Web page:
When companies need to raise more cash they can borrow money. A popular alternative is to offer investors extra shares that they can buy at a discounted price. This is called a rights issue. When this happens, obviously the original shares continue to be traded on the stock market. They usually drop in value to reflect the imminent arrival of more shares on the market, which have been sold at a lower value. Anyone who subsequently buys the shares ‘ex-rights’ will not be entitled to the discounted offer. It is only when the shares are sold ‘cum-rights’ that the new investor can take up his or her entitlement to the extra discounted shares. The financial press symbolize ex-rights as ‘xr’ and it’s found next to the printed share price details (see Cum-Rights, Rights Issue).

Extraordinary General Meeting – EGM

When a company holds a meeting for its shareholders other than its regular, once a year Annual General Meeting (AGM) it is called an Extraordinary General Meeting or EGM. The meeting might be called because they’re planning on making a big acquisition, or are themselves the target of another company. The company must consult its shareholders before deciding what to do. Shareholders vote at the meeting or in advance on a proxy form if they cannot attend (see Annual General Meeting, Proxy).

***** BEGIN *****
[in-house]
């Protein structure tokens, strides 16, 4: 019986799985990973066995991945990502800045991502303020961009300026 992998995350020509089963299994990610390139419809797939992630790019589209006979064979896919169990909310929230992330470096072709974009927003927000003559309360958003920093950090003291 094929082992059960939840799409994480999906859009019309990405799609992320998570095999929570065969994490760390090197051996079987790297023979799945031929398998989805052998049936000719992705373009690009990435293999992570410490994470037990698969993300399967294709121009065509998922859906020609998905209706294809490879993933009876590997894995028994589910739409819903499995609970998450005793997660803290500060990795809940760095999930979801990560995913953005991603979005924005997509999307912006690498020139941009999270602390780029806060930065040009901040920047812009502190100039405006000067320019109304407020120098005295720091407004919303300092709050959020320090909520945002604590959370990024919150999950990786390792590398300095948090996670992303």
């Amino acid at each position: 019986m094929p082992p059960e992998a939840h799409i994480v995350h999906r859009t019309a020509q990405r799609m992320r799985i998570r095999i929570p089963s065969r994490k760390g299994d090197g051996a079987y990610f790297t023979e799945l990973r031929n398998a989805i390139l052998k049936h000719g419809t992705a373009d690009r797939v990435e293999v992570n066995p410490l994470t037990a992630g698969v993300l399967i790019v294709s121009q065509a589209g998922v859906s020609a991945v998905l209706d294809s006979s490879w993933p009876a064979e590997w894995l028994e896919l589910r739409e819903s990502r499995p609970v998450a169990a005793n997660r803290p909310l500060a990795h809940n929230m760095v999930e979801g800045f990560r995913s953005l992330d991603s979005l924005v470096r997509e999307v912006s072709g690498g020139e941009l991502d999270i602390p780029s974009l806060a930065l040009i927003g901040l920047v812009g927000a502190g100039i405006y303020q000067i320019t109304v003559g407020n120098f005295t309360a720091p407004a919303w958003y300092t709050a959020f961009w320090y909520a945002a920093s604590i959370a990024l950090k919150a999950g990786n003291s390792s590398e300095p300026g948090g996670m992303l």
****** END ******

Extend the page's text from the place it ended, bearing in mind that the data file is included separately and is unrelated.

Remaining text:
Extraordinary Profit/Loss

Like exceptional profit/loss, this pops up in a company’s profit and loss account. However, it is different from an ‘exceptional’ item in that it is a one-off (usually large) profit or loss made by a company, which has not been incurred as part of its day-to-day activities. An example might be selling a subsidiary at a large profit. It is shown before the tax line, but after the ‘operating profit’ because it doesn’t derive from the company’s operations (see Accounts, Exceptional Profit/Loss).

Next post:

Previous post: